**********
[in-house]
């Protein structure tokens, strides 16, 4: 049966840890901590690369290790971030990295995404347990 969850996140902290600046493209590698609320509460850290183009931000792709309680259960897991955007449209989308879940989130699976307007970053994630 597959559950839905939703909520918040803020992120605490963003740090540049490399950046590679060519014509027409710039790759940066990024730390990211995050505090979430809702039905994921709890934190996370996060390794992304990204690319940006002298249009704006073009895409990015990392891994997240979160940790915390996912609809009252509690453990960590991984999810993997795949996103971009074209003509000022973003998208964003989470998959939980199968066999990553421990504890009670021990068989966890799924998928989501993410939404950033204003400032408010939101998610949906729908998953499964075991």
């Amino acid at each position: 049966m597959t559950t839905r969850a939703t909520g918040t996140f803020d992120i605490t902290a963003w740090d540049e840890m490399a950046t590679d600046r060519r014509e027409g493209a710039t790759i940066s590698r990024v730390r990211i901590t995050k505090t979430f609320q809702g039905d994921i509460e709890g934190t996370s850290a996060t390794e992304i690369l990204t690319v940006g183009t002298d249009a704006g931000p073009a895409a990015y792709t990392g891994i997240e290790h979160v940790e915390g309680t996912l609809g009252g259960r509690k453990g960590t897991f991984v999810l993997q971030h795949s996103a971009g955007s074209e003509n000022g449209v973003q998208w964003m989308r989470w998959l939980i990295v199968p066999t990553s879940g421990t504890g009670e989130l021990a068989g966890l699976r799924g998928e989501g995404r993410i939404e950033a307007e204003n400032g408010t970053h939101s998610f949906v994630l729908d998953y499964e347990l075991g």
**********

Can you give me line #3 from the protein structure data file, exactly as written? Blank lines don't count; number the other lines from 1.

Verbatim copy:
């Amino acid at each position: 049966m597959t559950t839905r969850a939703t909520g918040t996140f803020d992120i605490t902290a963003w740090d540049e840890m490399a950046t590679d600046r060519r014509e027409g493209a710039t790759i940066s590698r990024v730390r990211i901590t995050k505090t979430f609320q809702g039905d994921i509460e709890g934190t996370s850290a996060t390794e992304i690369l990204t690319v940006g183009t002298d249009a704006g931000p073009a895409a990015y792709t990392g891994i997240e290790h979160v940790e915390g309680t996912l609809g009252g259960r509690k453990g960590t897991f991984v999810l993997q971030h795949s996103a971009g955007s074209e003509n000022g449209v973003q998208w964003m989308r989470w998959l939980i990295v199968p066999t990553s879940g421990t504890g009670e989130l021990a068989g966890l699976r799924g998928e989501g995404r993410i939404e950033a307007e204003n400032g408010t970053h939101s998610f949906v994630l729908d998953y499964e347990l075991g």